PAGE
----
I believe the best course for me to be true to my instincts as wells as considerate of others is just Big Marxist Virus. The largest country on earth, the political doctrine followed and the type of disease without offending anyone who isn’t a totalitarian. If you’re one of those unhappy souls who don’t believe anyone should think different than them then you’re most likely insane or a totalitarian. In which case you may not be capable of not being offended and there’s nothing I can do for you for as long as we live in a free society.

ALL RIGHTS RESERVED.  Copyright 2020 by Don A. Wright

Kaweah Delta Water Conservation District

2975 N. Farmersville Blvd.
Farmersville, California 93223



Board of Directors

Don Mills – President, Chris Tantau – Vice-President, Ron Clark, Jimi Valov, Jeff Ritchie, Mike Shannon & Brian Watte


Mark Larsen, General Manager –

Terry Stafford, Facilities Manager

Dian Rader, Administrative/HR Coordinator –

Larry Dotson, Senior Engineer –

Shane Smith, Projects/Administrative Manager –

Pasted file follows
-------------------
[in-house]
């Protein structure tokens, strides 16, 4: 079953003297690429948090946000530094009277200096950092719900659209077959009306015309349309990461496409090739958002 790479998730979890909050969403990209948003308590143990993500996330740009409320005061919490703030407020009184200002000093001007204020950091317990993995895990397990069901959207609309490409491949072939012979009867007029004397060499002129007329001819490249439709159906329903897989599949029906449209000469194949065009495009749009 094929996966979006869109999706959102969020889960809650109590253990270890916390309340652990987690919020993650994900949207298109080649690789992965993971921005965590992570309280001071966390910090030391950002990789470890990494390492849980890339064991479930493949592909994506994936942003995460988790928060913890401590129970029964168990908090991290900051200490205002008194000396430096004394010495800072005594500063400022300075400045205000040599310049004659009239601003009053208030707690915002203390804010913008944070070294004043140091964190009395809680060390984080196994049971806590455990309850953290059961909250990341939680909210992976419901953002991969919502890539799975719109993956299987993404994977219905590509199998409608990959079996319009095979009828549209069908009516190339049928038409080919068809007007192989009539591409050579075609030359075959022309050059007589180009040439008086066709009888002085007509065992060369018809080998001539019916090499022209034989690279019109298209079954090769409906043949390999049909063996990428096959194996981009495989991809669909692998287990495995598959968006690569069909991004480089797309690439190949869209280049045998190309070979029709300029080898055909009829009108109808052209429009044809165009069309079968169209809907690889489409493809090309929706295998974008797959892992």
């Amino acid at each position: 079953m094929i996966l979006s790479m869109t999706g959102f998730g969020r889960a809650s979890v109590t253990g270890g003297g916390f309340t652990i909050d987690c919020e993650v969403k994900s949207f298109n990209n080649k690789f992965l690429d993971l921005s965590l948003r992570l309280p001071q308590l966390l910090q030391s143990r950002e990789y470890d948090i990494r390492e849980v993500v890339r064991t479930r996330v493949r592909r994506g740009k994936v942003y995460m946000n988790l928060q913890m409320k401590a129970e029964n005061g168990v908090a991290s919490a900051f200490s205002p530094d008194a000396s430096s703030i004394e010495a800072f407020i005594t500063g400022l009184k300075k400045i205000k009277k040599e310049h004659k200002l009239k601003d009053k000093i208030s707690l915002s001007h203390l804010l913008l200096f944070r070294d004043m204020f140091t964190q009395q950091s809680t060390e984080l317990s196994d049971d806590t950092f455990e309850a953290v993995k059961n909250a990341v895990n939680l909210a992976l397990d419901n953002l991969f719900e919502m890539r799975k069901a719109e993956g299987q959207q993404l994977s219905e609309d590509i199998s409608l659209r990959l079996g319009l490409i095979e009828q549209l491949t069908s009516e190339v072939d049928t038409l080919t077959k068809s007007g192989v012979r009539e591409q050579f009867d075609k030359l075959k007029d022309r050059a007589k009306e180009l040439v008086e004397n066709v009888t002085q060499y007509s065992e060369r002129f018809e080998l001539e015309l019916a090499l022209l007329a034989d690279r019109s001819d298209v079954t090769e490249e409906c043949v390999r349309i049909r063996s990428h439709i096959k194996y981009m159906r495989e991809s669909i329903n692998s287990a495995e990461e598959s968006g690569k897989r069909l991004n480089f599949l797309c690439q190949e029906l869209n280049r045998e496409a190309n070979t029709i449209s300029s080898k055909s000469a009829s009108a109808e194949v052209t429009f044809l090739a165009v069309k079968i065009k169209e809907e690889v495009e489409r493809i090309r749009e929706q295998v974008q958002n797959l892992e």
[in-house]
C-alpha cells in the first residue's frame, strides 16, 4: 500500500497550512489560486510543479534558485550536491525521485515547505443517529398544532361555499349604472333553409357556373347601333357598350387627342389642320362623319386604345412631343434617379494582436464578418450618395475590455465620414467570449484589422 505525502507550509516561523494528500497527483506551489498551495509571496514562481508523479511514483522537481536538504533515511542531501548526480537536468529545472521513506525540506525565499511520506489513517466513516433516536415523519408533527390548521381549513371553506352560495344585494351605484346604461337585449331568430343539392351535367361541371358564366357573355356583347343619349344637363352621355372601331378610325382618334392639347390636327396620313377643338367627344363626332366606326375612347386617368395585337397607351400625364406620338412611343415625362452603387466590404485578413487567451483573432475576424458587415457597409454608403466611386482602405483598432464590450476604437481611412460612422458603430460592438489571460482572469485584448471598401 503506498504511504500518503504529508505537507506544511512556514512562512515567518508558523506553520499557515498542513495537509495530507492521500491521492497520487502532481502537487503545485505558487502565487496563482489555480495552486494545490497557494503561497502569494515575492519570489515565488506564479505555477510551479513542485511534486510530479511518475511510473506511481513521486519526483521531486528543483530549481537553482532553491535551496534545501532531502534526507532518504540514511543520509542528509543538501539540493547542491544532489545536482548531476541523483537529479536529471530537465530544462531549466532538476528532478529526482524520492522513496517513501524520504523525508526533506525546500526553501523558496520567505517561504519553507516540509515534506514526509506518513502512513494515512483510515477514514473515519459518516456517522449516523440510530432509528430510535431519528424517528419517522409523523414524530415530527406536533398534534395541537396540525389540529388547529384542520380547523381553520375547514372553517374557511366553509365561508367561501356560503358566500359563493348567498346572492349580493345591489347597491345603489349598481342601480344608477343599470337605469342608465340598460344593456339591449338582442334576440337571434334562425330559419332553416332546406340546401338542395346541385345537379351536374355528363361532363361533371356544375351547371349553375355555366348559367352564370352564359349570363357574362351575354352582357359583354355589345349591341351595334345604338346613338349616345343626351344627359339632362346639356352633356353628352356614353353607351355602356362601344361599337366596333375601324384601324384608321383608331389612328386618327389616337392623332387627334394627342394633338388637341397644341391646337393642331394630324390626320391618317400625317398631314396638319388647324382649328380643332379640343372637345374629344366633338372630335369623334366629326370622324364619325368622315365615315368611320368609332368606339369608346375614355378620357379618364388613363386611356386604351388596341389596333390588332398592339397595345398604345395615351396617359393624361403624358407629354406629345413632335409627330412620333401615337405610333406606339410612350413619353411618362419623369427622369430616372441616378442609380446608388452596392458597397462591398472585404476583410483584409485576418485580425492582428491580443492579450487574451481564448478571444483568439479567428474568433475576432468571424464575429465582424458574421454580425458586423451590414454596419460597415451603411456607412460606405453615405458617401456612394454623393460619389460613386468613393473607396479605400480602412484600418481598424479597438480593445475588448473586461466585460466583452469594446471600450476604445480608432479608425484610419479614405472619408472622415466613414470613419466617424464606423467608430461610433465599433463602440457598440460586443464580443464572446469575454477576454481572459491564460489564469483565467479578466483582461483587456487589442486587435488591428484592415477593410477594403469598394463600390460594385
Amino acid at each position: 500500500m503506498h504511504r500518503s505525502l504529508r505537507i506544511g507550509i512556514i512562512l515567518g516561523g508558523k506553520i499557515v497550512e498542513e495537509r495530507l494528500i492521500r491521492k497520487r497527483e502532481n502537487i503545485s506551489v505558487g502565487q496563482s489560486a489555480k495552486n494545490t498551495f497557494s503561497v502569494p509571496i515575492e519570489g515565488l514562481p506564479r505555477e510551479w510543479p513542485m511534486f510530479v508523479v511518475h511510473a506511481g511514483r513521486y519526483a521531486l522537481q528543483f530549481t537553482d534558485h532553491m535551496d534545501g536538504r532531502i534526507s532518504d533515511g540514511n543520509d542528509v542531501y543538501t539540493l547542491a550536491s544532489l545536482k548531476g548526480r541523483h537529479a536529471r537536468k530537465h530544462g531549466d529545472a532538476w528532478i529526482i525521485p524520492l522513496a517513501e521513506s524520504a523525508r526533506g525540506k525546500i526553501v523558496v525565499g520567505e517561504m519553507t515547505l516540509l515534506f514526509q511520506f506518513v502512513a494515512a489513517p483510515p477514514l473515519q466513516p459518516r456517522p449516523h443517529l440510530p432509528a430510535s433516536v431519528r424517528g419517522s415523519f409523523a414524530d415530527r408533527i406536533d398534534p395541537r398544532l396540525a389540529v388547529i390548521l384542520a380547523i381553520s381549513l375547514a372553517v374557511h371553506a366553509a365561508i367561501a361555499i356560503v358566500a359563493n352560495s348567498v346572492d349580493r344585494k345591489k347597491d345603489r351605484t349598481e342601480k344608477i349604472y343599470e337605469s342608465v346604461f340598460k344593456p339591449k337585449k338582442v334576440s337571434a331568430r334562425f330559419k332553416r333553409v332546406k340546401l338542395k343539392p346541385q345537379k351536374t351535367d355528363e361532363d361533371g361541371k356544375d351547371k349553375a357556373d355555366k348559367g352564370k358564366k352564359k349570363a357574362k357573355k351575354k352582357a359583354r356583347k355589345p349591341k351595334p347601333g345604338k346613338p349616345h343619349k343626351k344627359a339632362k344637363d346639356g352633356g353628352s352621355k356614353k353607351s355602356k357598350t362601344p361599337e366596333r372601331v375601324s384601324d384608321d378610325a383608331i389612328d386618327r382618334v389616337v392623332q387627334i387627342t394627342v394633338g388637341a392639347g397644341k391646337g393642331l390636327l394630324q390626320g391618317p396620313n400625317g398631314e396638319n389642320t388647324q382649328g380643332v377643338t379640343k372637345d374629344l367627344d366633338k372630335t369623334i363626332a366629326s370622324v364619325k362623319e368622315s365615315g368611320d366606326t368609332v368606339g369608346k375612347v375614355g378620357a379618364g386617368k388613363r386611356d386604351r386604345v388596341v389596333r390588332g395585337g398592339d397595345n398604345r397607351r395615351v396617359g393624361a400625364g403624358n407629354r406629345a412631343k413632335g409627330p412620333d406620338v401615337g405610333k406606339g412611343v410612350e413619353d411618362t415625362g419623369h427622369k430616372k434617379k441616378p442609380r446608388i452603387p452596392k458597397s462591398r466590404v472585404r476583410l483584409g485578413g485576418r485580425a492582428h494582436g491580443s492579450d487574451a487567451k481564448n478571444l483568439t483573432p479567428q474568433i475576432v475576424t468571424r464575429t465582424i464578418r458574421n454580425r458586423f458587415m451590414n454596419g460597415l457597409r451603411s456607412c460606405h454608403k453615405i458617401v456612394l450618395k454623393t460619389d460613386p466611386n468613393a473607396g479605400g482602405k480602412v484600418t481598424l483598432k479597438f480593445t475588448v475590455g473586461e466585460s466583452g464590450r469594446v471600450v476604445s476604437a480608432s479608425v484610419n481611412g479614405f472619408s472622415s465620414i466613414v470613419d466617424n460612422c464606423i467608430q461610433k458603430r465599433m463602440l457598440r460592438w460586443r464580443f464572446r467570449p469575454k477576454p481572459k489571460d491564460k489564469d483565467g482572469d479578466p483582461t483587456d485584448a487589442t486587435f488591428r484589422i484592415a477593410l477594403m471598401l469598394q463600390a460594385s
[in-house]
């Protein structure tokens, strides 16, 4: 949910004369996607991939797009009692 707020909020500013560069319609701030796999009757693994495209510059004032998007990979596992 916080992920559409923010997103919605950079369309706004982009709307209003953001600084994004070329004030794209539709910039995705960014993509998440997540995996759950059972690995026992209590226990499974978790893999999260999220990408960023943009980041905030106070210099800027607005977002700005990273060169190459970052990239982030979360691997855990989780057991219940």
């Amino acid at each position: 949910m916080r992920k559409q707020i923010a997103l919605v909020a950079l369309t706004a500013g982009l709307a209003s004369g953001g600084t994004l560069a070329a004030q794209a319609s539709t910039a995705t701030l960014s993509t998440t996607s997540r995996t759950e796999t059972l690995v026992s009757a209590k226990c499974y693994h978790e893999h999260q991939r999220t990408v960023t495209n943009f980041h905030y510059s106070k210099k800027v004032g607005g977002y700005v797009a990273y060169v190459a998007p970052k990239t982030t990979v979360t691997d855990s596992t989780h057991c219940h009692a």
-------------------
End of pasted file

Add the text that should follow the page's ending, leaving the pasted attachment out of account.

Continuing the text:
Office and Field Staff
Chemical Applicator/Equipment Operator – Jim Mudford
Equipment Operators – Jesus Sandoval, Chris Bell & Tommy Crosswy
Equipment Operator/Mechanic – Ryon Van Essen
Hydrographer/River Operator – Jose Rivas & Rick Avila

Water Master – Victor Hernandez
Senior Equipment Operator – Tom Dilbeck & Doyle Pettyjohn

Accountant – Shelly Heier
Administrative Assistant – Kim Hollis
Board Coordinator – Anita Wilson
Office Assistant – Kathleen Halvorsen
Engineering Technician – Matthew Jacobus

Primary Consultants

Bruce George – Special Projects Consultant
Dennis Keller – Civil Engineer (Keller/Wegley Consulting Engineers)
Aubrey Mauritson – Attorney (Ruddell, Cochran, Stanton, Smith & Bixler, LLP)
Richard “Dick” Moss – Civil Engineer (Provost & Pritchard Consulting Group)
Shelley Orth – Editor/Wordsmith

From the Kaweah Delta website:

The Kaweah Delta Water Conservation District (KDWCD) was formed in 1927, under the provisions of California state law known as the Water Conservation Act of 1927, for the purpose of conserving and storing waters of the Kaweah River and for conserving and protecting the underground waters of the Kaweah Delta. Later the Water Conservation Act, as well as the purpose of the District, was expanded to include power generation and distribution.